# Descriptive statistics for panel data - how to guess values to insert for missing data?

my question involves a panel dataset. I have a number of firms over a period from 2001-2017 for various variables like total assets, net income, liabilities,….

Example of firm dataset which has some missing values:

Firm – date – total assets – net income – liabilities

Apple – 2001 – xyz – xyz – xyz

Apple – 2017 – xyz – missing – xyz

Amazon – 2001 – xyz – xyz – missing

Amazon – 2017 – missing – xyz – xyz

Now I want to calculate some descriptive statistics of the firms in the dataset. For example, I want to calculate the average total assets across all firms (to answer e.g. How big is the average firm? How much liabilities has the average firm?). As the dataset has some missing values, I should not just take the average across total assets (column total assets). Should I rather first calculate the average across each firm (despite some missing values) and then the average across all firm averages (giving all firms the same weight)?

Or are there any better descriptive statistic measures for this kind of dataset with some missing values?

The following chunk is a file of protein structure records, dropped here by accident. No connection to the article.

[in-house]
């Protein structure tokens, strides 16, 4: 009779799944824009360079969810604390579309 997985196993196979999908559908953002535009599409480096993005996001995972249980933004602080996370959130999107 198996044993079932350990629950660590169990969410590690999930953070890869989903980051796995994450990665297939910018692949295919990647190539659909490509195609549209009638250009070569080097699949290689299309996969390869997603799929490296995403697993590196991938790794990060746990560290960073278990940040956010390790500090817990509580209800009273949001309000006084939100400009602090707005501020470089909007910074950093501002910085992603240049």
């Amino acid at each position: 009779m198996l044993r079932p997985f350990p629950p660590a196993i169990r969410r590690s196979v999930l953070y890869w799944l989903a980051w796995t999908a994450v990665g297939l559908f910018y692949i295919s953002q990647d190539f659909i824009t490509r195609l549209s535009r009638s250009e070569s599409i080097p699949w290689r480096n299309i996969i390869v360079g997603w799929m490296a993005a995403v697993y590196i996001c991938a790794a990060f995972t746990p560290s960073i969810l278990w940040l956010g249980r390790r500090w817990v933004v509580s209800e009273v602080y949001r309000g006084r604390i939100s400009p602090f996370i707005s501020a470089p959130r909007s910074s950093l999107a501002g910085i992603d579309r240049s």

## 1 Answer

Here is a method of 'imputation' that is sometimes used for other purposes, but might work for you if there are few missing values.

Suppose the 2013 figure for Amazon in missing. Find the Amazon row mean, the 2013 column mean, and the grand mean of the whole array. Then impute Amazon 2013 as Amazon mean + 2013 mean - grand mean.

This usually works OK if missing values are few and widely scattered. Also, with only a few missing values you would probably not have to assign different weights to firms with a missing value. But remember that imputation does not create information, it just helps to smooth over a few gaps.

There are better and more complicated imputation methods, but this is low-tech and it might work for you.

One caveat: For other parts of your analysis (and for archival purposes) you will want the original data without the imputed values. So keep a copy of the original data, and make sure the 'doctored' version is marked as such.

Mini-example: Consider the following matrix:

 M
[,1] [,2] [,3] [,4] [,5]
[1,]    1    2    3    4    5
[2,]    6   (7)   8    9   10
[3,]    1    2    2    3    3
[4,]   16   17   18   19   20


Suppose the 7 in position (2,2) is missing. Then roughly the 2nd row mean is 8 the second column mean is 7 and the grand mean is 7.8, so the imputed value would be 7.2. (Of course, this is cheating because I kept the 'missing value' when finding the row, column, and grand means.)

The correct means without using the missing '7' would be slightly different, and so the imputed value would also be slightly different. You can try it the 'honest' way by removing the 7 before taking the averages and see what you get.